Your doctor may offer you diagnostic tests if, based on the screening test, the estimated chance of your baby having Down's syndrome is higher than one in 250. But the choice about whether or not to have a diagnostic test is yours. You can have counselling with a specially trained health professional to help you decide - ask your doctor or midwife about this.

Diagnostic tests: Amniocentesis and CVS

This can test for chromosome disorders in the baby such as Down's syndrome, neural tube defects, and genetic diseases such as cystic fibrosis.
Chorionic villus sampling (CVS) 
This test looks for similar conditions to those confirmed by amniocentesis, but it can be done earlier in pregnancy. Your doctor inserts a fine instrument either through your cervix or abdomen into your womb and removes a tiny sample of your placenta (from a part called the chorionic villi, tiny finger-like projections in the placenta).

Screening for sickle cell anaemia and thalassaemia

Sickle cell anaemia and thalassaemia are inherited blood conditions that are most common in people from Africa, the Caribbean, the Middle East and the Mediterranean. Screening for this condition involves a blood test and questions about your family history.

Ultrasound scans

You may be offered a mid-pregnancy ultrasound scan, known as an anomaly or morphology scan, which is usually done between 18 and 20 weeks of pregnancy. The scan is to check for problems with the baby's development, such as spina bifida. It also looks at the heart, although it can't pick up all heart problems. The mid-pregnancy scan can't diagnose Down's syndrome.
Scans later in pregnancy 
If your pregnancy proceeds normally and your baby's measurements show that growth is good, you don't normally have any further scans during your pregnancy.

If an early scan suggests that your placenta is lying low in your womb, your doctor may recommend that you have another scan later in your pregnancy to see if this has resolved. If the placenta remains low, after 28 weeks it is called a placenta praevia and may have implications for how your baby is born.

No test can rule out all problems, but by far the majority of babies are healthy.

Additional antenatal appointments

At each antenatal appointment, your midwife or doctor may measure your blood pressure, and test your urine for protein. Protein in the urine and raised blood pressure are signs of pre-eclampsia, which can be harmful to both mother and baby. You may be offered another blood test for anaemia later in your pregnancy.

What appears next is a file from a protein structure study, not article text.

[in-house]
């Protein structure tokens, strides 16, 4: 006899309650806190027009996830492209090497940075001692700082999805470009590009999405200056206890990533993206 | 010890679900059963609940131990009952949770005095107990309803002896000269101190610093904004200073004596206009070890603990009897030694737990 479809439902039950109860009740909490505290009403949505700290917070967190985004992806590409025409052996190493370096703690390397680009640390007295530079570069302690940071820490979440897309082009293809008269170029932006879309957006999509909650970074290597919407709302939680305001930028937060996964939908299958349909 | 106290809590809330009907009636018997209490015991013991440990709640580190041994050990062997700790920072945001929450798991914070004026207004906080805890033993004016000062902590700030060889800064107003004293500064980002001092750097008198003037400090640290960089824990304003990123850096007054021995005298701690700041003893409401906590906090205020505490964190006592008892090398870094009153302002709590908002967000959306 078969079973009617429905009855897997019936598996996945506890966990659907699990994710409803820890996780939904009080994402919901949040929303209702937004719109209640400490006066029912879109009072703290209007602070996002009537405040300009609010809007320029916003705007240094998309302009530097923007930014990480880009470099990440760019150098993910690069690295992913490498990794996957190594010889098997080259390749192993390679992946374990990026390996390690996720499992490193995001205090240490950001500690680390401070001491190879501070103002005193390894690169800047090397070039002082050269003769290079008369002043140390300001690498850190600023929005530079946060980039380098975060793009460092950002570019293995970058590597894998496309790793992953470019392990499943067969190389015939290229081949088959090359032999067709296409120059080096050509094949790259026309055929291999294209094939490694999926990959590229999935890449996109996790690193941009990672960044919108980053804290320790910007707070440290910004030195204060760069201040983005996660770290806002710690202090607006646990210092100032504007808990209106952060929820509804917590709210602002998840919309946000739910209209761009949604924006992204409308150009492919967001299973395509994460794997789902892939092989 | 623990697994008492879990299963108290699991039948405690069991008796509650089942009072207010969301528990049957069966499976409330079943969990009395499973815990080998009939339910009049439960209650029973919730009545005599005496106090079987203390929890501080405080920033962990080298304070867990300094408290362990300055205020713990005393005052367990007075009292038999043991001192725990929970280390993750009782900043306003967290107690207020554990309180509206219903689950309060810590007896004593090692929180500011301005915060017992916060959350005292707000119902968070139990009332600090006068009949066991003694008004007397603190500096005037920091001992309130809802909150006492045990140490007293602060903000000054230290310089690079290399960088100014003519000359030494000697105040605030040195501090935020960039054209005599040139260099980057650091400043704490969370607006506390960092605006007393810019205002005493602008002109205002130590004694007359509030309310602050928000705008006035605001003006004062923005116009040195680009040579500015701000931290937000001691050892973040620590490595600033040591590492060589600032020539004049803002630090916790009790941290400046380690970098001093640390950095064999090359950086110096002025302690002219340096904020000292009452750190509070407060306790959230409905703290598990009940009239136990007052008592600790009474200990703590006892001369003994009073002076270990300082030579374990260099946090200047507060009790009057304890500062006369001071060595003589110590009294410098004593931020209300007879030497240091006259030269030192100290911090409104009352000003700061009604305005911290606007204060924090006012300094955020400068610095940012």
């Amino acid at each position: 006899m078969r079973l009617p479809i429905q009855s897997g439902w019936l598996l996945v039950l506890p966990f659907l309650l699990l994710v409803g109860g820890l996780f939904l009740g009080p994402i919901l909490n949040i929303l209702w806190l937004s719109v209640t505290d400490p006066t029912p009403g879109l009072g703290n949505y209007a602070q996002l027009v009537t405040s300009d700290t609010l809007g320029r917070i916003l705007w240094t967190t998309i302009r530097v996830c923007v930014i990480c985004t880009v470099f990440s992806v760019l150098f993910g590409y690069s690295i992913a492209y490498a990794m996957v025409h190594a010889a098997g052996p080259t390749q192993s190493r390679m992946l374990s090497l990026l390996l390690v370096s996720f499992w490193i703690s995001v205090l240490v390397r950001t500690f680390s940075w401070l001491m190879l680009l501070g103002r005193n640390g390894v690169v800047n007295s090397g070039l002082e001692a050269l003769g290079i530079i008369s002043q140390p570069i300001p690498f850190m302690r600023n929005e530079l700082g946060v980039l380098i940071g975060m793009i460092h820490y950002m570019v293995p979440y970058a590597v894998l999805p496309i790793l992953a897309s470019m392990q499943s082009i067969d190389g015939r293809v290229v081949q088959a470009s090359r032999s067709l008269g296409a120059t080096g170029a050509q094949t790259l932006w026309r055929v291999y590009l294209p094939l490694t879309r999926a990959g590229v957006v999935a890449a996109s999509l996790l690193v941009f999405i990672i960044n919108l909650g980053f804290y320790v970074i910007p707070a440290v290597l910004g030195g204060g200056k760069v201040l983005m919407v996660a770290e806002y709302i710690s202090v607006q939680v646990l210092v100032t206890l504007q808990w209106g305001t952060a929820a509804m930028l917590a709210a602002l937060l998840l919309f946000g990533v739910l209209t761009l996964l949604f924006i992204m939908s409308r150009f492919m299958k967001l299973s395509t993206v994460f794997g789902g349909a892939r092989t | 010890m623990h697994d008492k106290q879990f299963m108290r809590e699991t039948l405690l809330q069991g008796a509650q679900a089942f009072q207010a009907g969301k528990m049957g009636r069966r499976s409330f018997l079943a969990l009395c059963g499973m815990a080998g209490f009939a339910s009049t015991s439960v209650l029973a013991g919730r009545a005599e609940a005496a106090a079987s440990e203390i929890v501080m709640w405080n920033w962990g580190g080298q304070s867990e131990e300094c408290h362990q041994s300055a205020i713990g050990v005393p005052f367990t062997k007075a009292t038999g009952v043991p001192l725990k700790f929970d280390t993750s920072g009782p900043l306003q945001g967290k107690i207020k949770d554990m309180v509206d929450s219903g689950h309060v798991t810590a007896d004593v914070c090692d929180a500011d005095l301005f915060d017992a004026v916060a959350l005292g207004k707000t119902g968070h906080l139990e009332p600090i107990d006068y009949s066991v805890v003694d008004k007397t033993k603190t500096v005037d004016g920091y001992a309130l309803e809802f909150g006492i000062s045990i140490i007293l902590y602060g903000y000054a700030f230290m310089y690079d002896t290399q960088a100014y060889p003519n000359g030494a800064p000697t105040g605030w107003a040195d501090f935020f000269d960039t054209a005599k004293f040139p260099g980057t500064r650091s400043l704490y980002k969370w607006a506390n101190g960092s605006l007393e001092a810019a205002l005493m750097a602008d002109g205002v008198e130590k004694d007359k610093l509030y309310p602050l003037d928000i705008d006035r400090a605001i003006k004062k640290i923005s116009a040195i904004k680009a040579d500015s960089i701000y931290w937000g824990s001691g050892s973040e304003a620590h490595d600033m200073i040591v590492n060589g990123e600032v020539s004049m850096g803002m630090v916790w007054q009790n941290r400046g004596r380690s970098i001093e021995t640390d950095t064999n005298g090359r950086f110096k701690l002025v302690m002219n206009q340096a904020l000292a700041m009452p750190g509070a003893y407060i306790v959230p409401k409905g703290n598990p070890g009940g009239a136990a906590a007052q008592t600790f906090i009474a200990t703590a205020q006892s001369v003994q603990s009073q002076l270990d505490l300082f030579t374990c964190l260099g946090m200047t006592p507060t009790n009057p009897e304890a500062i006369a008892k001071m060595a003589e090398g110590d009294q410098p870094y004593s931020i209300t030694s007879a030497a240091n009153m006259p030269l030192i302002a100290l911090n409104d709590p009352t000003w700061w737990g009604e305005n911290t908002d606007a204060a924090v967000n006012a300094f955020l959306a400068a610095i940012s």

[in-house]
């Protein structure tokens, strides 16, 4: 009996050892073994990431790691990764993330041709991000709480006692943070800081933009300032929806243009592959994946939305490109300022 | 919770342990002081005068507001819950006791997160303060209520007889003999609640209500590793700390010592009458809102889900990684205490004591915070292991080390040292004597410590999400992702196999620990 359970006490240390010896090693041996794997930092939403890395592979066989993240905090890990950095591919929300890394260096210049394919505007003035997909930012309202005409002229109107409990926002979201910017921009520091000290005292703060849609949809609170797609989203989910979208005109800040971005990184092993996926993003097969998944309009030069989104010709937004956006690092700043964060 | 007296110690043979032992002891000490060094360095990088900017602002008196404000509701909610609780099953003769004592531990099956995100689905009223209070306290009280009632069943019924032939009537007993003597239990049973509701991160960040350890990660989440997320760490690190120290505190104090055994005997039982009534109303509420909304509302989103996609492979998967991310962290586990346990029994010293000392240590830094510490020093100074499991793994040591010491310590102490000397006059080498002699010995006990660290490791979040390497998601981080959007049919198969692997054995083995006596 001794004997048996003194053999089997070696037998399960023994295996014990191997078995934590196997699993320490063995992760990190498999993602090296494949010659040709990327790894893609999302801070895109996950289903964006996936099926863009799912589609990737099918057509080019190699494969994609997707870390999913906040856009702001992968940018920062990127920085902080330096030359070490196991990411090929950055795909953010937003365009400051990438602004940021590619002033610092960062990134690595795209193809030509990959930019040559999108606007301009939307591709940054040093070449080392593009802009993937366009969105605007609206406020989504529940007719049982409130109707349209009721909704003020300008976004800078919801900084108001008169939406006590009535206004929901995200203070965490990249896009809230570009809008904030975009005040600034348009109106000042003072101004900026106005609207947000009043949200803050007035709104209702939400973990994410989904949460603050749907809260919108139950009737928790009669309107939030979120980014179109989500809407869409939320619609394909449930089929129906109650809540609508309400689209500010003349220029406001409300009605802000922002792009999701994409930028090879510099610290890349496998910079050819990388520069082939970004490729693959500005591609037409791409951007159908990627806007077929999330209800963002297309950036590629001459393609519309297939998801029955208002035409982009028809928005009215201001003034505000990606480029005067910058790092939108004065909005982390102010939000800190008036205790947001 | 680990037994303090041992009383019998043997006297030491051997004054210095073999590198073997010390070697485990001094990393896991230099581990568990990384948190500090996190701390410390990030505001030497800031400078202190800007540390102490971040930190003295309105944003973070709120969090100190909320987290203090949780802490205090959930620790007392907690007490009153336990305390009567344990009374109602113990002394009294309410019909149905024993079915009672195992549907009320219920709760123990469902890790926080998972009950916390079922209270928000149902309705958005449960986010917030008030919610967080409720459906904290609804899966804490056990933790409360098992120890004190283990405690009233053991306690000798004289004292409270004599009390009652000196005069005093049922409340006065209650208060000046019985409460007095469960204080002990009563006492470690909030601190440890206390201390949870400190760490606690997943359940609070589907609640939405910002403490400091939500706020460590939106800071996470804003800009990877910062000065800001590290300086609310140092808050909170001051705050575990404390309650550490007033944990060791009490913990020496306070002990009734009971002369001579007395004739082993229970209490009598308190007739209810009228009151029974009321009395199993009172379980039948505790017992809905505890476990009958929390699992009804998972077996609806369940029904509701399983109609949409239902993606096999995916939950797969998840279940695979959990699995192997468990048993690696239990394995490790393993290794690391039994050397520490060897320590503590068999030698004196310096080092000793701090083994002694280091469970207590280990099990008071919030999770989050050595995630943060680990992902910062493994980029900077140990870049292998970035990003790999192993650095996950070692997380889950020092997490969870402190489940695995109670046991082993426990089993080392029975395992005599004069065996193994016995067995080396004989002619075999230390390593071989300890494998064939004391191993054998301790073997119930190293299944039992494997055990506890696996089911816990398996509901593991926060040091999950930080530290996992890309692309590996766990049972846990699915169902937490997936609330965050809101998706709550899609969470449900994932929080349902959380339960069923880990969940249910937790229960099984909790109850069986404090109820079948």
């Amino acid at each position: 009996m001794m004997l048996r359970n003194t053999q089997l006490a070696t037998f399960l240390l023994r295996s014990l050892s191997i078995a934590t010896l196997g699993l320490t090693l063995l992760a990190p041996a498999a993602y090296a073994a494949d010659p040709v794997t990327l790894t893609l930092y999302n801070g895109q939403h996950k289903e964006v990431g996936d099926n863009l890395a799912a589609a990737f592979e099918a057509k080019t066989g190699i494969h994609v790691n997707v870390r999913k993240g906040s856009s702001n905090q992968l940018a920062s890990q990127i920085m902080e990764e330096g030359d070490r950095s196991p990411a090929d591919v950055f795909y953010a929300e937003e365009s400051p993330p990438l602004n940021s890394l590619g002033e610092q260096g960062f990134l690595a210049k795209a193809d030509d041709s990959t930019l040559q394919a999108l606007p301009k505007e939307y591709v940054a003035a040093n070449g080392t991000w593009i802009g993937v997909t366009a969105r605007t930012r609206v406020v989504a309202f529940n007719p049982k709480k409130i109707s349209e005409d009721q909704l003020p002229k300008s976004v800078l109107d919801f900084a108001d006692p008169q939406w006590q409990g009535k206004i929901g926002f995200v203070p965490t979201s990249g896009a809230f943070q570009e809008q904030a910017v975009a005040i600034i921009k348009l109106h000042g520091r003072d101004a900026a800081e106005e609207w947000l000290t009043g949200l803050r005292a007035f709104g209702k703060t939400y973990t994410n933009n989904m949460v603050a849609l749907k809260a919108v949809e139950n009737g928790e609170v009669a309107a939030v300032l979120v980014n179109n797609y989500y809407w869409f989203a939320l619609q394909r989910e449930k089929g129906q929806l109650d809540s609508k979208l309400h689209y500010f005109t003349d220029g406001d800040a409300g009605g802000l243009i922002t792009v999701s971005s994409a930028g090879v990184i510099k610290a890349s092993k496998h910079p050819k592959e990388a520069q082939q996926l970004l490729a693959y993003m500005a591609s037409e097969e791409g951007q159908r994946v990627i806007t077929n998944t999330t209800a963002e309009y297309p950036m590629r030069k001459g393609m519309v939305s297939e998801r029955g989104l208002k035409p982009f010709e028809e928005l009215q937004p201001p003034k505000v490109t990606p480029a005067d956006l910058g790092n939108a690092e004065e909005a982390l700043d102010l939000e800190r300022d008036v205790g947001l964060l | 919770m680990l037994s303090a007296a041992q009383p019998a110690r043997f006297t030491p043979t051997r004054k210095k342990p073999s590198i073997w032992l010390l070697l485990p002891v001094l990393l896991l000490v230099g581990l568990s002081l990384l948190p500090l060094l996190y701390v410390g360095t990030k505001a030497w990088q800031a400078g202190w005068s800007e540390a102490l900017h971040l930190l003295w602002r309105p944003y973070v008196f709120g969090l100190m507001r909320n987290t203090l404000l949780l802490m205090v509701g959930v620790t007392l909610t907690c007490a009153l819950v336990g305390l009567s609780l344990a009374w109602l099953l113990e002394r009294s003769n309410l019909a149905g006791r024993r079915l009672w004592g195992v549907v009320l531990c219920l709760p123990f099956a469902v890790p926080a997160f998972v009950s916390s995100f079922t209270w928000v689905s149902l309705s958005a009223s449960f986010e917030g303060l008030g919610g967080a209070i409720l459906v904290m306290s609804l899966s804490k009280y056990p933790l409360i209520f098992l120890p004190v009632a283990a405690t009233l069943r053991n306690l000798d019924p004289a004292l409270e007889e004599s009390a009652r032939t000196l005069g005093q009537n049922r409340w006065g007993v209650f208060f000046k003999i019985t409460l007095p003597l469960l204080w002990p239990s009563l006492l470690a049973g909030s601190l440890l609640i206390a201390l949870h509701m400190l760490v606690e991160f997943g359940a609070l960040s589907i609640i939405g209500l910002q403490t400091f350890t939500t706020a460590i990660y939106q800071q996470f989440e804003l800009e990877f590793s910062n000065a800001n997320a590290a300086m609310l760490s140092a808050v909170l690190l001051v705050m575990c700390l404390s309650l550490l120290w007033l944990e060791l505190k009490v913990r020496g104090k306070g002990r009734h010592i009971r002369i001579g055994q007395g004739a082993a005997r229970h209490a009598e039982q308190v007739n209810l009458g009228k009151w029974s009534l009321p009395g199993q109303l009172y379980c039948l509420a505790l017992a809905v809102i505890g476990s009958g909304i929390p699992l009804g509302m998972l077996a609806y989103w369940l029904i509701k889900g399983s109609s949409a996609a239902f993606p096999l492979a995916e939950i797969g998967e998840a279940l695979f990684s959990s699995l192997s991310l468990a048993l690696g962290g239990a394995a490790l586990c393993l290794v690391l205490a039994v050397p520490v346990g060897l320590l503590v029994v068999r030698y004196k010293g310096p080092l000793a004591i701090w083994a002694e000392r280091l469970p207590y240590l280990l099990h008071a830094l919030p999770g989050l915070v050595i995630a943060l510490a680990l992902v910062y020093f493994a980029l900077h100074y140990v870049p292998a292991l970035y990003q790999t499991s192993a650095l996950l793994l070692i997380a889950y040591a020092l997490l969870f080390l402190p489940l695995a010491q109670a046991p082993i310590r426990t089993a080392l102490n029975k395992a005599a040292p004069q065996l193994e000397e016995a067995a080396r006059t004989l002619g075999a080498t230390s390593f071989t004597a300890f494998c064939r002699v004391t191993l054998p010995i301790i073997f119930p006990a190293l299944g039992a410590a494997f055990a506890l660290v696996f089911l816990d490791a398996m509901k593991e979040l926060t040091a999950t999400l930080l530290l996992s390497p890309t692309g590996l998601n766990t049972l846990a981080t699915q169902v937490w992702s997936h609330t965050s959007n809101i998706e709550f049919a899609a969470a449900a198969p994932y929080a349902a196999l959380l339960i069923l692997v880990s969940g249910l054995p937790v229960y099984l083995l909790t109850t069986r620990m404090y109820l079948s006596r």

As your baby grows, your womb (uterus) rises out of your pelvis and becomes the 'bump'. The top of this is called the fundus. Your doctor or midwife may measure the height of the fundus to check how your baby is growing.

Your midwife or doctor may ask about your baby's movements and try to find out the position of your baby by feeling your abdomen. Towards the end of your pregnancy, the baby's head usually drops down in the pelvis into a position ready for delivery (when the head is said to be engaged). The head may not engage until labour starts if you have had a baby before.

You may want to listen to your baby's heartbeat. Your midwife or doctor can put an ultrasound listening device on your abdomen to make the heartbeat sound louder.


  • Simon C, Everitt H, Kendrick T. Oxford handbook of general practice. 2nd ed. Oxford: Oxford University Press, 2005: 776
  • Antenatal care: routine care for the healthy pregnant woman. National Institute for Health and Clinical Excellence (NICE), March 2008. www.nice.org.uk
  • Screening in pregnancy. Sickle Cell and Thalassaemia Screening Programme. www.screening.nhs.uk, accessed 18 December 2009
  • Having a mid-pregnancy ultrasound scan? National Screening Committee UK, May 2007. www.library.nhs.uk
  • The Pregnancy Book 2009. Department of Health. www.dh.gov.uk

This information was published by Bupa's Health Information Team and is based on reputable sources of medical evidence. It has been peer reviewed by Bupa doctors. Photos and videos are only for illustrative purposes and do not reflect every presentation of a condition. The content is intended for general information only and does not replace the need for personal advice from a qualified health professional.